(Jon Bream, Star Tribune)
“Welcome to the new Paisley Park,” the building’s executive director Alan Seiffert said Saturday evening. “I say ‘new’ because we’re bringing it back to the way we think Prince would have wanted it.”
Seiffert is new (started in October) and so are several other things at Paisley such as you can bring in your cellphone, buy an alcoholic beverage and watch a concert series in the studio complex that became a museum in October 2016, months after Prince’s death.
On Saturday, Meshell Ndegeocello kicked off Paisley's first live music series, Musicology 2020, subtitled with Prince’s mantra of “real music by real musicians.”
At some point during her 90 minutes onstage, Ndegeocello explained that hearing Prince’s music is what sparked adventurous musical ideas for her.
The singer/bassist/bandleader’s goal at Paisley was “reimagining Prince,” and that she did, interpreting his songs her way, with the help of four other musicians and four singers.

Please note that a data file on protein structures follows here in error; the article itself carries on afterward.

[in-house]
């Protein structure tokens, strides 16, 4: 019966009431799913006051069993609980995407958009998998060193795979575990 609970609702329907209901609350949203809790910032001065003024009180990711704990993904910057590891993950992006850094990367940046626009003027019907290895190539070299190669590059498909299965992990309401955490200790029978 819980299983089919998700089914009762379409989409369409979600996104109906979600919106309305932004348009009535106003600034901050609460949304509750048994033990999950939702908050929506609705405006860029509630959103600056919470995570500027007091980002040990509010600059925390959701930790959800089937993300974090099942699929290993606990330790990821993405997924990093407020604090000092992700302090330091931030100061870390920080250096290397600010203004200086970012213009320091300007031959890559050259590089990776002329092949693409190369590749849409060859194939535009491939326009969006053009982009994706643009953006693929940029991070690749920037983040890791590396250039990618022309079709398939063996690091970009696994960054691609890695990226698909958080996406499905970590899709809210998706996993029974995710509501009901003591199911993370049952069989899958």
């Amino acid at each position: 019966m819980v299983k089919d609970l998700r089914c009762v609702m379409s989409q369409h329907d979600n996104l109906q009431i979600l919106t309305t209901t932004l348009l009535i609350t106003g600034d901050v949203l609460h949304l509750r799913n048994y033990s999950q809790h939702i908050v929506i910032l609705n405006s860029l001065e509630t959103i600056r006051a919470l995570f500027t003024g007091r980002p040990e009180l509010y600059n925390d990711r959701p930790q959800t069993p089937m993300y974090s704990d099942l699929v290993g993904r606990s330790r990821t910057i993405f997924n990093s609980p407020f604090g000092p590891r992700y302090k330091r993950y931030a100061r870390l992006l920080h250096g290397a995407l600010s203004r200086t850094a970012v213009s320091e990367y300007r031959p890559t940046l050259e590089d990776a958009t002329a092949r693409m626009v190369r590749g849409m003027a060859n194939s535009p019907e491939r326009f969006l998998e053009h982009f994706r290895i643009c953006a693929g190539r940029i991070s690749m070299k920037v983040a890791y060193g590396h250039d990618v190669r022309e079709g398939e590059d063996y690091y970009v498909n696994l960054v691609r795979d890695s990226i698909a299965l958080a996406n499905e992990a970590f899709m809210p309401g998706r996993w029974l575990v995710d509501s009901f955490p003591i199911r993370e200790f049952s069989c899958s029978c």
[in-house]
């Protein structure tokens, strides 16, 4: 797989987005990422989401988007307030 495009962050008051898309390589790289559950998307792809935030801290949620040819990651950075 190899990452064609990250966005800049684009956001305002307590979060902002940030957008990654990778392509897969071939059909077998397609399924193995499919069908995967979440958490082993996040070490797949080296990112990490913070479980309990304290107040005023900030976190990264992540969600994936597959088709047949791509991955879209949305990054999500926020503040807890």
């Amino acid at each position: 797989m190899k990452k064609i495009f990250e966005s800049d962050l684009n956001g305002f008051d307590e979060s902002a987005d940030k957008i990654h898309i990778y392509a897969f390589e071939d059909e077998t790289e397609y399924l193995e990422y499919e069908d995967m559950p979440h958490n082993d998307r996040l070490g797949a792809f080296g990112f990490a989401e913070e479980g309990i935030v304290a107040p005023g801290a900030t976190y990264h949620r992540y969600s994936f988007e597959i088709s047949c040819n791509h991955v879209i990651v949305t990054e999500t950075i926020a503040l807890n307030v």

Ndegeocello’s song choices were both obvious (“When Doves Cry,” “Pop Life”) and obscure (“Love 2 the 9’s,” “Tambourine”) – and the same could be said of her interpretations.
In front of random videos of Prince in concert shown on a giant screen, she and her band favored spare instrumentation, mechanical rhythms, a jazzy vibe, plenty of space in arrangements, a bit of droning, some down-tempo grooves, and a taste of funk.
When Ndegeocello sang, the readings were typically more out there. When one of the other five vocalists took the lead, the approach was more familiar such as Jonathan Hoard’s conventional version of “Sexy Dancer.”
More intriguing were Justin Hicks slowing down “If I Were Your Girlfriend” to space-age stoner soul, Deantoni Parks’ drum-and-keyboard instrumental solos and Ndegeocello’s dispirited and jazzy “Purple Rain,” with the band playing a counter melody to her languid and detached vocals.
Curiously, Ndegeocello didn’t not perform her treatment of Prince’s “Sometimes It Snows in April,” which appears on her current album, 2018’s “Ventriloquism.” And, disappointingly, the 10-time Grammy nominee, who has released 12 albums of her own, did not offer any songs associated with her.
Sophia Eris, Lizzo's longtime DJ, spun tunes before the concert began.